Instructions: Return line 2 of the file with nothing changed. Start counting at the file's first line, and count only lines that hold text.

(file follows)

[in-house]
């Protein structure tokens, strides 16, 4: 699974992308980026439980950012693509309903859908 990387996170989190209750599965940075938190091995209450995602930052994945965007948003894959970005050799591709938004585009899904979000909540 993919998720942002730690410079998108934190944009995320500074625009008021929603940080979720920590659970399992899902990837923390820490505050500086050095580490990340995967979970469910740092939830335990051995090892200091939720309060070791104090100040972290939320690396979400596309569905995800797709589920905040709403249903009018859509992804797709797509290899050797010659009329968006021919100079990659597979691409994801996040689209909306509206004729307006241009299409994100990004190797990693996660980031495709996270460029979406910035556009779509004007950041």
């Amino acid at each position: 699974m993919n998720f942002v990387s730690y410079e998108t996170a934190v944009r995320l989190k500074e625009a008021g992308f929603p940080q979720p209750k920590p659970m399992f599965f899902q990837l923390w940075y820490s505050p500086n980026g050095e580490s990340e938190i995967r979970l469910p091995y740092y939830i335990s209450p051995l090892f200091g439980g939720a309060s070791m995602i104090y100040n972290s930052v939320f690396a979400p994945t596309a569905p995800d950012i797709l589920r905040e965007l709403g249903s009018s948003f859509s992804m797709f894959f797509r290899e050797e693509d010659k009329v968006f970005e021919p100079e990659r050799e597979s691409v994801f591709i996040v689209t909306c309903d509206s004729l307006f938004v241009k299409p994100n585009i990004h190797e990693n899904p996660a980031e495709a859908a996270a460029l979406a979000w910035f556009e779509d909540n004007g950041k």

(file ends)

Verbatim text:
């Protein structure tokens, strides 16, 4: 699974992308980026439980950012693509309903859908 990387996170989190209750599965940075938190091995209450995602930052994945965007948003894959970005050799591709938004585009899904979000909540 993919998720942002730690410079998108934190944009995320500074625009008021929603940080979720920590659970399992899902990837923390820490505050500086050095580490990340995967979970469910740092939830335990051995090892200091939720309060070791104090100040972290939320690396979400596309569905995800797709589920905040709403249903009018859509992804797709797509290899050797010659009329968006021919100079990659597979691409994801996040689209909306509206004729307006241009299409994100990004190797990693996660980031495709996270460029979406910035556009779509004007950041």